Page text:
The seconds ticked down as the boys battled for everything they had worked so hard for. This wasn’t just the first game of the season: this was their Superbowl. The Slicers took the kickoff and drove it down the field. They kicked the ball and with only six seconds left on the clock--goal.
When the Slicers converted a go-ahead field goal, everyone couldn’t believe it. The crowd went wild and stormed the field. The football team ran to Epple to give him a celebratory Gatorade bath. The whole time Epple just smiled, knowing all along what his team was capable of.
“I just kept saying we did it, we did it over and over again because nobody outside of our program thought that it was possible. We proved everybody wrong. It was amazing,” said Epple.
Now the football boys get to walk into their locker room every single day and see the jug. It means a lot to them to know they accomplished something everyone thought they couldn’t do. The win was incredible, but Epple and the boys know their season is made up of more than just wins and losses.
“Where we're at as a program, we cannot define our success at this point in time solely on the wins and losses. I think it does a disservice to the kids, I think it does a disservice to our coaches, and I think it does a disservice to the program,” said Epple.
Instead, Epple has focused on teaching the boys how to be better young men. To do this, he’s created his very own five pillars of Slicer football. Each pillar focuses on a different goal and value that the boys can carry with them for the rest of their lives. The five pillars are earning a diploma, representation, humility in victory and tenacity in defeat, leaving it better than you found it, and service and sacrifice.
So far the kids have been extremely receptive. Their grades have been better, behavior issues have decreased drastically, and most importantly, they’ve never been closer as a team.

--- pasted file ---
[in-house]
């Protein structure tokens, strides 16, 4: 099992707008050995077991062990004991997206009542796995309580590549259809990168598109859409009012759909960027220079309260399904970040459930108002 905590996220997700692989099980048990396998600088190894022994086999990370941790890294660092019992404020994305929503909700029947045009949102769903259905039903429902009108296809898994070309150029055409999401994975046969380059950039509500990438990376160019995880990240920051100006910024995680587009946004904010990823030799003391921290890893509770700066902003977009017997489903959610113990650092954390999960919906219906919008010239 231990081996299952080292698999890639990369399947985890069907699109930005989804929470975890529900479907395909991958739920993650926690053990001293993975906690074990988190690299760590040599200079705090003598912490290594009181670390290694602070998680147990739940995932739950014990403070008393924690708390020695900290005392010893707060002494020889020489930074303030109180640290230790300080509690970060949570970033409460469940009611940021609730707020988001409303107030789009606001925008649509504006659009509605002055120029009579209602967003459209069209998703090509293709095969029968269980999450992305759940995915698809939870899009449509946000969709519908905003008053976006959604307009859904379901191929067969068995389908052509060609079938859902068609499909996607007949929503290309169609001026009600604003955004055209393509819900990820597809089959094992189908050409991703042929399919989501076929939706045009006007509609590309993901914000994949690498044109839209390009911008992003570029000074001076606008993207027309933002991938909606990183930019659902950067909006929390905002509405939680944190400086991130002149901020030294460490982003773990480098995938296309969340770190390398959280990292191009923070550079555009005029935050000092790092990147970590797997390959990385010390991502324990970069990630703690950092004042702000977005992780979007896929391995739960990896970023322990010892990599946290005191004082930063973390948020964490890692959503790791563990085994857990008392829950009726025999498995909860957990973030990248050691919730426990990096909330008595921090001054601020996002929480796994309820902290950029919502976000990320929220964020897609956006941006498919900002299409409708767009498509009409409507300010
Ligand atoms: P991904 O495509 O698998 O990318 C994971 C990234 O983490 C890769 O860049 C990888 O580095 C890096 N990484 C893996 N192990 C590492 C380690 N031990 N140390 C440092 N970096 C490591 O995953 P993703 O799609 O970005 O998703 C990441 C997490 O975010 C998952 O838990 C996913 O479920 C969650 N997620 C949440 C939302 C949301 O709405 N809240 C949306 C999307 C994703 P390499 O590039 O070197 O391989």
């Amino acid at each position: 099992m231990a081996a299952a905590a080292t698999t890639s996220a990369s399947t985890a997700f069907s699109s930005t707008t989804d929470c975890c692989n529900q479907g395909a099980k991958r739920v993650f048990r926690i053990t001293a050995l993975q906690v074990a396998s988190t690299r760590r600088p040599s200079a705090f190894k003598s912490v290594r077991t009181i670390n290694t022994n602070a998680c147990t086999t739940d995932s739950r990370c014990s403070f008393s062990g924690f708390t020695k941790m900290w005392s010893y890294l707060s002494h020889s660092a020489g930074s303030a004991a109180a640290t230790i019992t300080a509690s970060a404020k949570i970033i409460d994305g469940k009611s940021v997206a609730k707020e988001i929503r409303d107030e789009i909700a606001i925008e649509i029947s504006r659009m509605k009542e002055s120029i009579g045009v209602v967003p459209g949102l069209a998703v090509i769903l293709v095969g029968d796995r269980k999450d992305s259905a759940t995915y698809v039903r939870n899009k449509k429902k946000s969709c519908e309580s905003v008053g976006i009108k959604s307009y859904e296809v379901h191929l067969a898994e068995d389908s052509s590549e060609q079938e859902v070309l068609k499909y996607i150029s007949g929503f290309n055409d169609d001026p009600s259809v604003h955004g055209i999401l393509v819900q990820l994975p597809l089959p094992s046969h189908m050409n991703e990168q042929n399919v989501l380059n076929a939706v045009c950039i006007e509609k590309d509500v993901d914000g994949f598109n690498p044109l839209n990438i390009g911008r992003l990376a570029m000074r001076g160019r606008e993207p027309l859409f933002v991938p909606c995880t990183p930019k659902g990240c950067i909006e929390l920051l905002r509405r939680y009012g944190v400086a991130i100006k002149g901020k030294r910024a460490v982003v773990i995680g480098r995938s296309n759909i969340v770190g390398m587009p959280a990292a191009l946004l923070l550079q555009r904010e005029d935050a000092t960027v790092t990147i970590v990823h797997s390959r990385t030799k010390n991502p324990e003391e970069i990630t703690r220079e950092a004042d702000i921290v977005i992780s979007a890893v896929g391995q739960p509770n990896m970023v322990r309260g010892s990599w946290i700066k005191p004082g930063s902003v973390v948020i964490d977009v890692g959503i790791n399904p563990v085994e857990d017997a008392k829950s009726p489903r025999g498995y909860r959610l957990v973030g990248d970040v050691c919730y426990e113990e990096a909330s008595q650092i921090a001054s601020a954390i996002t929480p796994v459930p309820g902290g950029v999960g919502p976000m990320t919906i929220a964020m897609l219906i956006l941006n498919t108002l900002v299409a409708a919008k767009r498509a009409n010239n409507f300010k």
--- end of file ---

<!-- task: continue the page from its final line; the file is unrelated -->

“It's on the kids, getting them to understand the importance of all of this and the importance of what they do and what it means to the community and what it means to themselves. Football in high school is a finite entity--there is an expiration date. Getting these kids to be bigger than themselves and believe in something bigger than themselves is what’s most important about this season,” said Epple.
It’s ultimately touching to see a team that has struggled for several years make a comeback and show everyone exactly what it’s made of. The La Porte football team couldn’t have asked for a more passionate and caring coach and Epple couldn’t have asked for a better group of young men to mentor.
Epple doesn’t know what the future holds for his coaching career, but he’s committed to staying as long as his work allows.
“Slicer football has been in my blood since I moved here. This has been a dream come true. I’m very humbled by that and I’m very thankful for the kids for accepting me as part of their team,” said Epple.
To learn more about La Porte High School, visit www.lphs.lpcsc.k12.in.us.